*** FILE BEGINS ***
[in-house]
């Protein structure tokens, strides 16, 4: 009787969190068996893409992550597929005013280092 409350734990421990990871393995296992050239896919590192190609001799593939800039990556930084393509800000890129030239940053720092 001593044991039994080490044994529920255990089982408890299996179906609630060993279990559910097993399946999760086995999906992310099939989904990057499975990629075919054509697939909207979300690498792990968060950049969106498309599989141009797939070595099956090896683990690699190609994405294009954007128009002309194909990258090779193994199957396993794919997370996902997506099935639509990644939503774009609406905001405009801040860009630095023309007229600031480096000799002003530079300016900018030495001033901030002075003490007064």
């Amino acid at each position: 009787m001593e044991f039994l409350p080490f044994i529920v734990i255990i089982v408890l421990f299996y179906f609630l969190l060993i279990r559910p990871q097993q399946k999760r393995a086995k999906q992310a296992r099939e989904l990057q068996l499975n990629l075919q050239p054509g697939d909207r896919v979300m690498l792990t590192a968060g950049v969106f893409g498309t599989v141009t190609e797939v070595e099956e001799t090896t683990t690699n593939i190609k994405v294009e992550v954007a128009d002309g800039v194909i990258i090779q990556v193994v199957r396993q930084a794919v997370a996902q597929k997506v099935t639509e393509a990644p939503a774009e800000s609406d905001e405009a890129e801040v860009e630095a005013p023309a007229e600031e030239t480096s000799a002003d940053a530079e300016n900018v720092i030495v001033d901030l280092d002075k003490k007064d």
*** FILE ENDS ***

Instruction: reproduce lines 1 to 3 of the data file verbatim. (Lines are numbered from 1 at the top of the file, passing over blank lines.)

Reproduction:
[in-house]
């Protein structure tokens, strides 16, 4: 009787969190068996893409992550597929005013280092 409350734990421990990871393995296992050239896919590192190609001799593939800039990556930084393509800000890129030239940053720092 001593044991039994080490044994529920255990089982408890299996179906609630060993279990559910097993399946999760086995999906992310099939989904990057499975990629075919054509697939909207979300690498792990968060950049969106498309599989141009797939070595099956090896683990690699190609994405294009954007128009002309194909990258090779193994199957396993794919997370996902997506099935639509990644939503774009609406905001405009801040860009630095023309007229600031480096000799002003530079300016900018030495001033901030002075003490007064």
């Amino acid at each position: 009787m001593e044991f039994l409350p080490f044994i529920v734990i255990i089982v408890l421990f299996y179906f609630l969190l060993i279990r559910p990871q097993q399946k999760r393995a086995k999906q992310a296992r099939e989904l990057q068996l499975n990629l075919q050239p054509g697939d909207r896919v979300m690498l792990t590192a968060g950049v969106f893409g498309t599989v141009t190609e797939v070595e099956e001799t090896t683990t690699n593939i190609k994405v294009e992550v954007a128009d002309g800039v194909i990258i090779q990556v193994v199957r396993q930084a794919v997370a996902q597929k997506v099935t639509e393509a990644p939503a774009e800000s609406d905001e405009a890129e801040v860009e630095a005013p023309a007229e600031e030239t480096s000799a002003d940053a530079e300016n900018v720092i030495v001033d901030l280092d002075k003490k007064d």